The superintendent has also expressed frustration at the lengthy mediation process and said he thinks Philadelphia has done more than other districts regarding ventilation and the public release of information, including school-by-school air balancing reports measuring circulation in hundreds of classrooms. He has also highlighted experts who favor reopening, such as those at Children’s Hospital of Philadelphia, and national reports showing that schools are not major vectors of virus spread.
“Our collective focus must be on finding common ground so we can safely reopen schools for the thousands of families who want and need their children to return to in-person learning,” Hite said in a statement to Chalkbeat. He was unavailable to be interviewed.
All the other cities that have come to resolution over phased-in pandemic reopenings have had contentious labor-management relations. All of them have old buildings with a variety of ventilation systems that have suffered from deferred maintenance and age.
Yet, “In every other place, we came to an agreement,” said Randi Weingarten, president of the American Federation of Teachers, in an interview Friday. With the use of certified experts, “they’ve figured out what the proper ventilation fix would be to bring in enough fresh air, and they’ve done that work.” Chicago has made use of air purifiers, for instance, rather than “cheap” fans, she said. Some districts have used fans, but she said they were “fans appropriate for use” in school buildings.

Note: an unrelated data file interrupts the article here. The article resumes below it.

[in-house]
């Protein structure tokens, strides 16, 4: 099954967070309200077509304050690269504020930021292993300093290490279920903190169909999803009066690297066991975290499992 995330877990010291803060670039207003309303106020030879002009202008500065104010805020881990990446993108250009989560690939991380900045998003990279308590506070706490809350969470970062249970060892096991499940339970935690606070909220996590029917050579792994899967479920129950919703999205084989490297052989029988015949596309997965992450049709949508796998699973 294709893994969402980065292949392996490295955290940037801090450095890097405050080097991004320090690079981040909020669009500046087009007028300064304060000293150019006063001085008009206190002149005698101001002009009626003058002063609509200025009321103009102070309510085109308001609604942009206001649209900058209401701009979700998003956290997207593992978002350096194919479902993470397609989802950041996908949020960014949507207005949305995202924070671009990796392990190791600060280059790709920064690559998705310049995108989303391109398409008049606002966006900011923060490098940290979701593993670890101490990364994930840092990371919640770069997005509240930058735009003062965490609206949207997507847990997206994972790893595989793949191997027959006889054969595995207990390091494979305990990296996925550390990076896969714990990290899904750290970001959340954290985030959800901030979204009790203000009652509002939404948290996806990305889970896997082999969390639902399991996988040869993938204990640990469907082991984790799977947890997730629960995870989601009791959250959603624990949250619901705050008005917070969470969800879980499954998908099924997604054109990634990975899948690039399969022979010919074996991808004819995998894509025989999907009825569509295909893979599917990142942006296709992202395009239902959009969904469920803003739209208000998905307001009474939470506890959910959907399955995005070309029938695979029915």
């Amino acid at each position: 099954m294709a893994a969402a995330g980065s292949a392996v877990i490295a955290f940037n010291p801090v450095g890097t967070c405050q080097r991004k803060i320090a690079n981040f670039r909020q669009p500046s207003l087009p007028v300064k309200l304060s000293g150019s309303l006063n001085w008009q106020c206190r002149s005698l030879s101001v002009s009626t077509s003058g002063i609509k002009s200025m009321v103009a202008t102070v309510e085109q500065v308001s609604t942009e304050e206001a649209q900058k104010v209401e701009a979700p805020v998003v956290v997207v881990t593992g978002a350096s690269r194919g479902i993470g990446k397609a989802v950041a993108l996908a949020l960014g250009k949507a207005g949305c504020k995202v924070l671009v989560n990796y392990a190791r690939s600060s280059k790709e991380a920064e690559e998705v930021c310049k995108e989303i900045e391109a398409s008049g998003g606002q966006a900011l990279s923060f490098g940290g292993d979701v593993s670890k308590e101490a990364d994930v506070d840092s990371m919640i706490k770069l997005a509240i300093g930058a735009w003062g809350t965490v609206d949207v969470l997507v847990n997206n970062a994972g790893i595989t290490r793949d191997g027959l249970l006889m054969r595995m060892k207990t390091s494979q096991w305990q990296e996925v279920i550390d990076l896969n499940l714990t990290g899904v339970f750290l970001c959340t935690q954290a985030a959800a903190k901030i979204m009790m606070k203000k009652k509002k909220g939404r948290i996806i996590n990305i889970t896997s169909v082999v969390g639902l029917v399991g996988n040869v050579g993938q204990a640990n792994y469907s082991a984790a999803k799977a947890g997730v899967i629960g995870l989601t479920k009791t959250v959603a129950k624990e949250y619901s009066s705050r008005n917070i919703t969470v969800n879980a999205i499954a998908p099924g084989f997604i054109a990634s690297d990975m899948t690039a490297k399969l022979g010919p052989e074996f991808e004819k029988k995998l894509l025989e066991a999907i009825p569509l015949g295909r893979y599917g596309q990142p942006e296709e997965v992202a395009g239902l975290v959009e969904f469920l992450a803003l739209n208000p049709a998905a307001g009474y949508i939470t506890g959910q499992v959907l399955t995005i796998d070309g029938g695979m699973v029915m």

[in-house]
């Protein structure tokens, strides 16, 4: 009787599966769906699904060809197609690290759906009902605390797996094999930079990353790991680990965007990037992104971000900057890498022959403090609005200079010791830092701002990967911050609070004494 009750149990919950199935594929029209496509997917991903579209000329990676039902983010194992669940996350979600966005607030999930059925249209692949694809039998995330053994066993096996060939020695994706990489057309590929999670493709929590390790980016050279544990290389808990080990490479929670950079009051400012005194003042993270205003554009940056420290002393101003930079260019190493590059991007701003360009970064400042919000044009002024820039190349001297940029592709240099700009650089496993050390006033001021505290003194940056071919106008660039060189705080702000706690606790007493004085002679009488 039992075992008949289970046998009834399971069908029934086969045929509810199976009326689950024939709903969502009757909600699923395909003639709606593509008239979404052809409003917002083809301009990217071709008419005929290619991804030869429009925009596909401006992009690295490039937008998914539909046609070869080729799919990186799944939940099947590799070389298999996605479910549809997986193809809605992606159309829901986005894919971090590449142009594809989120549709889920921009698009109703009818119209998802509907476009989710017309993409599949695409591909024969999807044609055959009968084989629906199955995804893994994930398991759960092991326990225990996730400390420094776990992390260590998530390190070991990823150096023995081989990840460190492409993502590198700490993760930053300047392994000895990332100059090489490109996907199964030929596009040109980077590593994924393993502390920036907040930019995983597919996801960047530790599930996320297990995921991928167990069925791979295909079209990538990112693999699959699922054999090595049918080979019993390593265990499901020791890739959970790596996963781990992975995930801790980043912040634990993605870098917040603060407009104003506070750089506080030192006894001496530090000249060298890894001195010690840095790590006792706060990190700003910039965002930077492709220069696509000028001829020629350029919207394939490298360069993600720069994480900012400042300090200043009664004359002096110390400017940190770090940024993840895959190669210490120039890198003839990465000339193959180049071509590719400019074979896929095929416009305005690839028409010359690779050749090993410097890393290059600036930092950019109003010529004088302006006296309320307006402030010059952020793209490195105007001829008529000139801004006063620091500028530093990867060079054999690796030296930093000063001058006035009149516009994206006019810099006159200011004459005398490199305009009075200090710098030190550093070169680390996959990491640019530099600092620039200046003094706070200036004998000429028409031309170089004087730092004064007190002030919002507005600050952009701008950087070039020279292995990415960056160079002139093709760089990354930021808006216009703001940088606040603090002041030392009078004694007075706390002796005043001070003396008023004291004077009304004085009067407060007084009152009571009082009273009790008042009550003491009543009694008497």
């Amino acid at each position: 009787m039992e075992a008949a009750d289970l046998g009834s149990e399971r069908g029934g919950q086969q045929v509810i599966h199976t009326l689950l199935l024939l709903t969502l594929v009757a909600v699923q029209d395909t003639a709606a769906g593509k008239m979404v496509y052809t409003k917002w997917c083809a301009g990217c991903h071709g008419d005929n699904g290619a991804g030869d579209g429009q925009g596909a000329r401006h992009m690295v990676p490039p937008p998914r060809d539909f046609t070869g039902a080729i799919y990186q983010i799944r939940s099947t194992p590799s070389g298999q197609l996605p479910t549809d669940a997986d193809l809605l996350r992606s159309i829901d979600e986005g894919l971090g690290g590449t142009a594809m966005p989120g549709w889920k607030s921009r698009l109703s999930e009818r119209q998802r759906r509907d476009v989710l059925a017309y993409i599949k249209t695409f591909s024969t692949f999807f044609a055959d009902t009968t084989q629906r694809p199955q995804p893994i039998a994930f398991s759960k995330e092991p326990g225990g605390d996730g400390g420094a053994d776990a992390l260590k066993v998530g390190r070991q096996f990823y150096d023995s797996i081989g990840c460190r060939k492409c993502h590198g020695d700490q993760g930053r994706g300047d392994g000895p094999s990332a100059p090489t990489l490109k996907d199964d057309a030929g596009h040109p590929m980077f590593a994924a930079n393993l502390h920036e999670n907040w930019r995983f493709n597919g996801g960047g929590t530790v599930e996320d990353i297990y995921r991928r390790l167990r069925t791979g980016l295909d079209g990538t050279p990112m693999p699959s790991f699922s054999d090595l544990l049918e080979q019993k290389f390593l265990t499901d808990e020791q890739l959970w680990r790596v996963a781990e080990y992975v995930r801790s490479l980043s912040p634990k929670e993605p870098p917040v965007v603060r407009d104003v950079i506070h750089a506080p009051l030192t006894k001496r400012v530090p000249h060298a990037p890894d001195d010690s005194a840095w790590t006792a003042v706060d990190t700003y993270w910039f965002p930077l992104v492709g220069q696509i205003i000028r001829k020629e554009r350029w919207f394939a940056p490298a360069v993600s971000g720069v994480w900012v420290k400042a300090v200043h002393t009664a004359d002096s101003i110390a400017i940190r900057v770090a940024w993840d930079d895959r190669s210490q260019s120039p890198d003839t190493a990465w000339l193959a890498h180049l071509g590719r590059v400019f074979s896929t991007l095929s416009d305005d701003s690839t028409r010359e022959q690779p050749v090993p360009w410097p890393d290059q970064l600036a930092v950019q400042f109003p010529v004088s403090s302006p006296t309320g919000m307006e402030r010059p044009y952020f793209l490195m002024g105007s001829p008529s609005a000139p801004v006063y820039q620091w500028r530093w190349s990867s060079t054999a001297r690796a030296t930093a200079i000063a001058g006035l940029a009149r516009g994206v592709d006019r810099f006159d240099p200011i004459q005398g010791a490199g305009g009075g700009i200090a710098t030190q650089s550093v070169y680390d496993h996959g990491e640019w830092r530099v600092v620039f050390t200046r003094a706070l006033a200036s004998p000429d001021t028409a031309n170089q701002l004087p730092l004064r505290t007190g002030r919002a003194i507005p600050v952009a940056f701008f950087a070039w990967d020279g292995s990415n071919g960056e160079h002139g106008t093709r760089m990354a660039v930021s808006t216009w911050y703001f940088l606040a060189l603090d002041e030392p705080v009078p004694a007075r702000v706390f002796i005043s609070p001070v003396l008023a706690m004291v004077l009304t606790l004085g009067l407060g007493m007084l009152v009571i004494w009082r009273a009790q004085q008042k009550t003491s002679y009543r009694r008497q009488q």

“I do not know why Superintendent Hite is not rolling up his sleeves and trying to work with the union and parents in figuring out the ventilation issues in each school and making it work,” Weingarten said. Instead, “district lawyers are fighting tooth and nail against giving any real information to the community.”
Dripping with incredulity, she also brought up the district’s latest mishap — the revelation that some of the tape used to adhere the social distancing signs in schools contained lead and had to be removed.
In Philadelphia, she said, Hite “would rather say to the public things are safe to shield his staff’s own incompetence and at the same time be completely obstinate in the mediation ... It boggles my mind. I don’t know what’s happened to him.”
Some parent groups are siding with the union, saying they have been left out of meaningful decision-making.